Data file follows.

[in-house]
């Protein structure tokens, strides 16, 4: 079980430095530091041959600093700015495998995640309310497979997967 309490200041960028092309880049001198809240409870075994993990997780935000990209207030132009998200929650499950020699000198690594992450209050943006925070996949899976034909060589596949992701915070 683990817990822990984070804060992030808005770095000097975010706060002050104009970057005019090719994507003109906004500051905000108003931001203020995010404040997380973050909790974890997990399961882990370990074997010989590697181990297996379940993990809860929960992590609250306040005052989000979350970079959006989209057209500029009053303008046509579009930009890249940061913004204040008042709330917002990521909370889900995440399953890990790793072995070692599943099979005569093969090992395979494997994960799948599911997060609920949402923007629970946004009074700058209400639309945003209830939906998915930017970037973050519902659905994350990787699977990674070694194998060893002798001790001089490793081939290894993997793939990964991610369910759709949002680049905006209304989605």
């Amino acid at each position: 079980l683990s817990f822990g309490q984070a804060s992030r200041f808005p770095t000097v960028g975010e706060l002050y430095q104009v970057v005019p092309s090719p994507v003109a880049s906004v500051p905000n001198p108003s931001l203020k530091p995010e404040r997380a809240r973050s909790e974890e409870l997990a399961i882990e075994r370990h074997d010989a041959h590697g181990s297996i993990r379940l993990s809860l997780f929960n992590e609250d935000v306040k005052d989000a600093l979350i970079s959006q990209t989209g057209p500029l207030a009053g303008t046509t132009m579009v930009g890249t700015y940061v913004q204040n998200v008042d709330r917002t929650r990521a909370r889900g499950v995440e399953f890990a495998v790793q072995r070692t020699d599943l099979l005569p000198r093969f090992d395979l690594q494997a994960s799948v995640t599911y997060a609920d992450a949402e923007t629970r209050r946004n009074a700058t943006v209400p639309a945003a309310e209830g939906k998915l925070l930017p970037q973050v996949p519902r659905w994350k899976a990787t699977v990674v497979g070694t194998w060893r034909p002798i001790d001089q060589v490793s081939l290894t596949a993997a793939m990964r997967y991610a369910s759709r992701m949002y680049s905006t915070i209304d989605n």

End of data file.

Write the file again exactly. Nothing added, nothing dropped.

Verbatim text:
[in-house]
């Protein structure tokens, strides 16, 4: 079980430095530091041959600093700015495998995640309310497979997967 309490200041960028092309880049001198809240409870075994993990997780935000990209207030132009998200929650499950020699000198690594992450209050943006925070996949899976034909060589596949992701915070 683990817990822990984070804060992030808005770095000097975010706060002050104009970057005019090719994507003109906004500051905000108003931001203020995010404040997380973050909790974890997990399961882990370990074997010989590697181990297996379940993990809860929960992590609250306040005052989000979350970079959006989209057209500029009053303008046509579009930009890249940061913004204040008042709330917002990521909370889900995440399953890990790793072995070692599943099979005569093969090992395979494997994960799948599911997060609920949402923007629970946004009074700058209400639309945003209830939906998915930017970037973050519902659905994350990787699977990674070694194998060893002798001790001089490793081939290894993997793939990964991610369910759709949002680049905006209304989605």
């Amino acid at each position: 079980l683990s817990f822990g309490q984070a804060s992030r200041f808005p770095t000097v960028g975010e706060l002050y430095q104009v970057v005019p092309s090719p994507v003109a880049s906004v500051p905000n001198p108003s931001l203020k530091p995010e404040r997380a809240r973050s909790e974890e409870l997990a399961i882990e075994r370990h074997d010989a041959h590697g181990s297996i993990r379940l993990s809860l997780f929960n992590e609250d935000v306040k005052d989000a600093l979350i970079s959006q990209t989209g057209p500029l207030a009053g303008t046509t132009m579009v930009g890249t700015y940061v913004q204040n998200v008042d709330r917002t929650r990521a909370r889900g499950v995440e399953f890990a495998v790793q072995r070692t020699d599943l099979l005569p000198r093969f090992d395979l690594q494997a994960s799948v995640t599911y997060a609920d992450a949402e923007t629970r209050r946004n009074a700058t943006v209400p639309a945003a309310e209830g939906k998915l925070l930017p970037q973050v996949p519902r659905w994350k899976a990787t699977v990674v497979g070694t194998w060893r034909p002798i001790d001089q060589v490793s081939l290894t596949a993997a793939m990964r997967y991610a369910s759709r992701m949002y680049s905006t915070i209304d989605n």